Stop forcing faith on others
I am a retired Episcopal priest, and one of my struggles with my fellow Christians is the seeming immaturity and shallowness of faith that calls them to try to force their faith on others. They attempt to stamp public places and events with their personal symbols of piety (“Lawsuit filed over Oklahoma Ten Commandments monument,” Jan. 16 Local & State).
Nearly always, because we are not a “Christian nation,” or a nation defined by any specific religion, such aggressive attempts at evangelizing or proselytizing bring a legal challenge by those faithful to the Constitution of the United States. That foundational document ensures the freedom of all religion but prohibits the establishment of any specific divine credo as superior to or more favored than any other. Why do these Christian aggressors keep trying to thwart the Constitution?
Besides, the Ten Commandments are Jewish. If the state is spotlighting Judaism, then let it also remind citizens of the Christian Beatitudes taught by Jesus. Also, the Five Pillars of Islam need to be placarded. Other religions might then offer their basic tenets for state glorification. Of course, those devout followers of Santa, and those who deny any God, would need to be accommodated. There surely would soon develop an overflowing “memorial garden” honoring all man’s religions. It would seem the simplest way to avoid such clutter would be to deny any particular religion any special place in or around any public facility.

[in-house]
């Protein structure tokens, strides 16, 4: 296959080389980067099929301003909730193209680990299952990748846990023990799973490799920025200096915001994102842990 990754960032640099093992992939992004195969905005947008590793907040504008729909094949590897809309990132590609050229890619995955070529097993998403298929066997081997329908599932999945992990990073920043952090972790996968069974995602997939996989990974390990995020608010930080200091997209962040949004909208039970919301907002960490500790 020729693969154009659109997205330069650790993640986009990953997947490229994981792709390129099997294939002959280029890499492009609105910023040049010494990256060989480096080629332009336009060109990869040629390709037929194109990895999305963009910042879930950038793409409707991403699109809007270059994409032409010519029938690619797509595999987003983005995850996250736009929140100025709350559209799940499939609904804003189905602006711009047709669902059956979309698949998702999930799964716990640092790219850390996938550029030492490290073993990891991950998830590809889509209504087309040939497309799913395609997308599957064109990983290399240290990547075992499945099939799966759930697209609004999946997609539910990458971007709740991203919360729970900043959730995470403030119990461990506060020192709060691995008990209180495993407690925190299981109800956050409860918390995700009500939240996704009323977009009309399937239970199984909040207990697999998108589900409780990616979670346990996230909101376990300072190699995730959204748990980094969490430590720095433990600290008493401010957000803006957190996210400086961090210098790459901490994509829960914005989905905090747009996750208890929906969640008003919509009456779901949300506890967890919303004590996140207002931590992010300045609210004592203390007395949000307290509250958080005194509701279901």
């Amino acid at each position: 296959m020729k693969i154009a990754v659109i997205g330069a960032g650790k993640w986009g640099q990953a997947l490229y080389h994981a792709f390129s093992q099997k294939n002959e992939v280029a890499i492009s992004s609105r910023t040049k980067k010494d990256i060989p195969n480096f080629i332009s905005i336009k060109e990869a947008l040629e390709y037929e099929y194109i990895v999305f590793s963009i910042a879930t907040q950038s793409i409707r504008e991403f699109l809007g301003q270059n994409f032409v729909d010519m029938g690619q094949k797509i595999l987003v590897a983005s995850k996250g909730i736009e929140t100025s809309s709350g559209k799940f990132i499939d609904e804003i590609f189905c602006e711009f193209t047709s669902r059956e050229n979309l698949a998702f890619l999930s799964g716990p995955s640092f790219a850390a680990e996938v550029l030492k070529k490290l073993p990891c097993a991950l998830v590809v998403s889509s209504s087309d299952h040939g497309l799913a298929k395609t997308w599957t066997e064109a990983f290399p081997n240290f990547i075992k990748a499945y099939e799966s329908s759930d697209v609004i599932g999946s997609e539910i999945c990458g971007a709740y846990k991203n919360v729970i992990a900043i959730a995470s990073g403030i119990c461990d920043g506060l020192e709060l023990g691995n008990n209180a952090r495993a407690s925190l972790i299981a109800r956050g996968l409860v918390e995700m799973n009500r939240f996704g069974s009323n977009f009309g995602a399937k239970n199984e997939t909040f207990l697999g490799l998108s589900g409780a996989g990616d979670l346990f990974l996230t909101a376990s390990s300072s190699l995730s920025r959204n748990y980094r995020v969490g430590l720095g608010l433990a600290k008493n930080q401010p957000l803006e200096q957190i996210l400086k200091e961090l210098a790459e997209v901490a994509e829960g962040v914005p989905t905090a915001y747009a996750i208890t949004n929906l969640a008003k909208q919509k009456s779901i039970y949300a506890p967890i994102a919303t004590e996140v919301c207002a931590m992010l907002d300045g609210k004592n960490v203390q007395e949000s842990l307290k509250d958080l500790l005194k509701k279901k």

Premium content for only $0.99
For the most comprehensive local coverage, subscribe today.
Let us be the secular nation our forefathers bequeathed us. Let us pray in our homes, worship in our churches and synagogues and mosques, and let our “public facilities” remain public and nonsectarian. I honestly believe that’s the way the Lord I worship would have it.
Regarding “Stand up to Israel” (Jan. 15 Letters to the Editor): I hope the letter writer will have the opportunity to really get acquainted with Israel, the land and its literature. In the meantime, here are some examples offered by Seth M. Siegel, a member of the Council on Foreign Relations, to counter the absurdity of invoking “apartheid” to the situation in Israel:
The valedictorian of the most recent graduating class at the medical school at the Technion (Israel’s MIT) was a Muslim woman. Israel is the only country in the region in which the Christian population isn’t falling precipitously. Israel’s Arab Christians make up about a third of Israel’s pharmacists. The Golani Brigade, an elite Israeli army unit, recently appointed Col. Rassan Alian, a Druze, as its commander. Salim Joubran is an Israeli Arab who serves on Israel’s Supreme Court.
Also, Sayed Kashua, an Israeli Muslim, has become one of the most important contemporary Hebrew writers.